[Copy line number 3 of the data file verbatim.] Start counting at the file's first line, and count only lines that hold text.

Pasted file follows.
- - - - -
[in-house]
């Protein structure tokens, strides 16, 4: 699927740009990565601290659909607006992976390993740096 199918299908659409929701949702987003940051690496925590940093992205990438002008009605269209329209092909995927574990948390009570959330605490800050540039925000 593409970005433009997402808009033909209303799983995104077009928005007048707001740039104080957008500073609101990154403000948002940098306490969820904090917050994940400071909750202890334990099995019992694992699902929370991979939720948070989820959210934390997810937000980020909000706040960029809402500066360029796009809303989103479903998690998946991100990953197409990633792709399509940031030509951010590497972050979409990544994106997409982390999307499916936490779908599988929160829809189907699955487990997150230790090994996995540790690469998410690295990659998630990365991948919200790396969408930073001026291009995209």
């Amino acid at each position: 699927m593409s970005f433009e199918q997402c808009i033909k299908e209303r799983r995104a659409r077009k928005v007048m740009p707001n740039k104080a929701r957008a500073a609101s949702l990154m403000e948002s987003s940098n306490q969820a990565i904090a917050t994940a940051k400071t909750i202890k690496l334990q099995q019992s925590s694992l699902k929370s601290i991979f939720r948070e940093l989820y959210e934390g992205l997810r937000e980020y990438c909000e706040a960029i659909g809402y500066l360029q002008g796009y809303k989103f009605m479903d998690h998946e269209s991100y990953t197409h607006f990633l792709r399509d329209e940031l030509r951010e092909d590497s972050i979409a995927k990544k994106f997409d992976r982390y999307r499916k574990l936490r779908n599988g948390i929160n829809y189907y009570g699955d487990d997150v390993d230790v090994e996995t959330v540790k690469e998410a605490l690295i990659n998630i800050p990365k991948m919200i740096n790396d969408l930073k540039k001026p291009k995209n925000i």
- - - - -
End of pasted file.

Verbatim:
């Amino acid at each position: 699927m593409s970005f433009e199918q997402c808009i033909k299908e209303r799983r995104a659409r077009k928005v007048m740009p707001n740039k104080a929701r957008a500073a609101s949702l990154m403000e948002s987003s940098n306490q969820a990565i904090a917050t994940a940051k400071t909750i202890k690496l334990q099995q019992s925590s694992l699902k929370s601290i991979f939720r948070e940093l989820y959210e934390g992205l997810r937000e980020y990438c909000e706040a960029i659909g809402y500066l360029q002008g796009y809303k989103f009605m479903d998690h998946e269209s991100y990953t197409h607006f990633l792709r399509d329209e940031l030509r951010e092909d590497s972050i979409a995927k990544k994106f997409d992976r982390y999307r499916k574990l936490r779908n599988g948390i929160n829809y189907y009570g699955d487990d997150v390993d230790v090994e996995t959330v540790k690469e998410a605490l690295i990659n998630i800050p990365k991948m919200i740096n790396d969408l930073k540039k001026p291009k995209n925000i």